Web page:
`scannerless generalized-LR`

parsing approach presented in this paper solves these problems. Grammar normalization is used to support an expressive grammar formalism without complicating the underlying machinery. Follow restrictions are used to express longest match lexical disambiguation. Reject productions are used to express the prefer keywords rule for lexical disambiguation. The`SLR(1)`

parser generation algorithm is adapted to implement disambiguation by general priority and associativity declarations and to interpret follow restrictions.`Generalized-LR`

parsing is used to provide dynamic lookahead and to support parsing of arbitrary context-free grammars including ambiguous ones. An adaptation of the`GLR`

algorithm supports the interpretation of grammars with reject productions.

`RIGLR`

Reduction Incorporated Generalized`LR`

(Elizabeth Scott and Adrian Johnstone. Generalised bottom up parsers with reduced stack activity, 2005)

We describe a generalized bottom up parser in which non-embedded recursive rules are handled directly by the underlying automaton, thus limiting stack activity to the activation of rules displaying embedded recursion. Our strategy is motivated by Aycock and Horspool’s approach, but uses a different automaton construction and leads to parsers that are correct for all context-free grammars, including those with hidden left recursion. The automaton features edges which directly connnect states containing reduction actions with their associated goto state: hence we call the approach reduction incorporated generalized LR parsing. Our parser constructs shared packed parse forests in a style similar to that of Tomita parsers. We give formal proofs of the correctness of our algorithm, and compare it with Tomita’s algorithm in terms of the space and time requirements of the running parsers and the size of the parsers' tables.

`RNGLR`

Right nulled`GLR`

parsers (Elizabeth Scott and Adrian Johnstone. Right nulled GLR parsers, 2006)

The right nulled generalized

`LR`

parsing algorithm is a new generalization of`LR`

parsing which provides an elegant correction to, and extension of, Tomita’s`GLR`

methods whereby we extend the notion of a reduction in a shift-reduce parser to include right nulled items. The result is a parsing technique which runs in linear time on`LR(1)`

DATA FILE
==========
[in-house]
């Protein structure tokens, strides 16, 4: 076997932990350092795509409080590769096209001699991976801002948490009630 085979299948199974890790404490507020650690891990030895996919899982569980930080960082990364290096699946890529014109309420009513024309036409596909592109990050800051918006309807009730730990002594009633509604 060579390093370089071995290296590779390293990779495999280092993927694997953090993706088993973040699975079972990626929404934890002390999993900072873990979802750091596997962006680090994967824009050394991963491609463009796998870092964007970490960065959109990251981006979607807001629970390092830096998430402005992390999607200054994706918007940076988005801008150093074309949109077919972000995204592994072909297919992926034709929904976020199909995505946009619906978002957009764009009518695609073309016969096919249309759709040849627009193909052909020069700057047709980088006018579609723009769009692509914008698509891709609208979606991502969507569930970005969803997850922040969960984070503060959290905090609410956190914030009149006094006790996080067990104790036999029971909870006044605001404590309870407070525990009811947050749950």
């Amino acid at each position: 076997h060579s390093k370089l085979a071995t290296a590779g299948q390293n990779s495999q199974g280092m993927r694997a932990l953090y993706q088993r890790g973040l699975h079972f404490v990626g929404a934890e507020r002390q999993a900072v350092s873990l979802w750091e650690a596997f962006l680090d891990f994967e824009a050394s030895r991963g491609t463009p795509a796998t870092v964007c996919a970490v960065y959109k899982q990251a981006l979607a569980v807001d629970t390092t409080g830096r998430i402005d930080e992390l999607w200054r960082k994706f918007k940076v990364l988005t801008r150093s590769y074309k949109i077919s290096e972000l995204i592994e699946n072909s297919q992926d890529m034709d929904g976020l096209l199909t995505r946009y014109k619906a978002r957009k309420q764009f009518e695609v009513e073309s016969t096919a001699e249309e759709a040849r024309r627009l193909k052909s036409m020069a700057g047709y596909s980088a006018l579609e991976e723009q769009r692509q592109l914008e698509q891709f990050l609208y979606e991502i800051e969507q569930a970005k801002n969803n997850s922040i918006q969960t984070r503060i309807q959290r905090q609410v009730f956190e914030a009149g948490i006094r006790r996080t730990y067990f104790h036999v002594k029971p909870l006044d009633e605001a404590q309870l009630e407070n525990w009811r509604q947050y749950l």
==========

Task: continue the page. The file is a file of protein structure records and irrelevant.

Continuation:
grammars and whose performance degrades gracefully to a polynomial bound in the presence of non`LR(1)`

rules. Compared to other`GLR`

-based techniques, our algorithm is simpler and faster.

`BRNGLR`

Binary Right Nulled GLR (BRNGLR: a cubic Tomita-style GLR parsing algorithm, Elizabeth Scott, Adrian Johnstone, Rob Economopoulos, 2007)

Tomita-style generalised

`LR`

(`GLR`

) algorithms extend the standard`LR`

algorithm to non-deterministic grammars by performing all possible choices of action. Cubic complexity is achieved if all rules are of length at most two. In this paper we shall show how to achieve cubic time bounds for all grammars by binarising the search performed whilst executing reduce actions in a`GLR`

-style parser. We call the resulting algorithm Binary Right Nulled`GLR`

(`BRNGLR`

) parsing. The binarisation process generates run-time behaviour that is related to that shown by a parser which pre-processes its grammar or parse table into a binary form, but without the increase in table size and with a reduced run-time space overhead.BRNGLR parsers have worst-case cubic run time on all grammars, linear behaviour on`LR(1)`

grammars and produce, in worst-case cubic time, a cubic size binary SPPF representation of all the derivations of a given sentence.

A major research goal for compilers and environments is the automatic derivation of tools from formal speciﬁcations. However, the formal model of the language is often inadequate; in particular,

`LR(k)`

grammars are unable to describe the natural syntax of many languages, such as C++ and Fortran, which are inherently non-deterministic. Designers of batch compilers work around such limitations by combining generated components with ad hoc techniques (for instance, performing partial type and scope analysis in tandem with parsing). Unfortunately, the complexity of incremental systems precludes the use of batch solutions. The inability to generate incremental tools for important languages inhibits the widespread use of language-rich interactive environments. We address this problem by extending the language model itself, introducing a program representation based on parse DAGs that is suitable for both batch and incremental analysis. Ambiguities unresolved by one stage are retained in this representation until further stages can complete the analysis, even if the resolution depends on further actions by the user. Representing ambiguity explicitly increases the number and variety of languages that can be analyzed incrementally using existing methods.

`MSGLR`

Modular`SGLR`

(A Modular SGLR Parsing Architecture for Systematic Performance Optimization, Denkers, Jasper et al., 2018)

`SGLR`

parsing is an approach that enables parsing of context-free languages by means of declarative, concise and maintainable syntax definition. Existing implementations suffer from performance issues and their architectures are often highly coupled without clear separation between their components. This work introduces a modular`SGLR`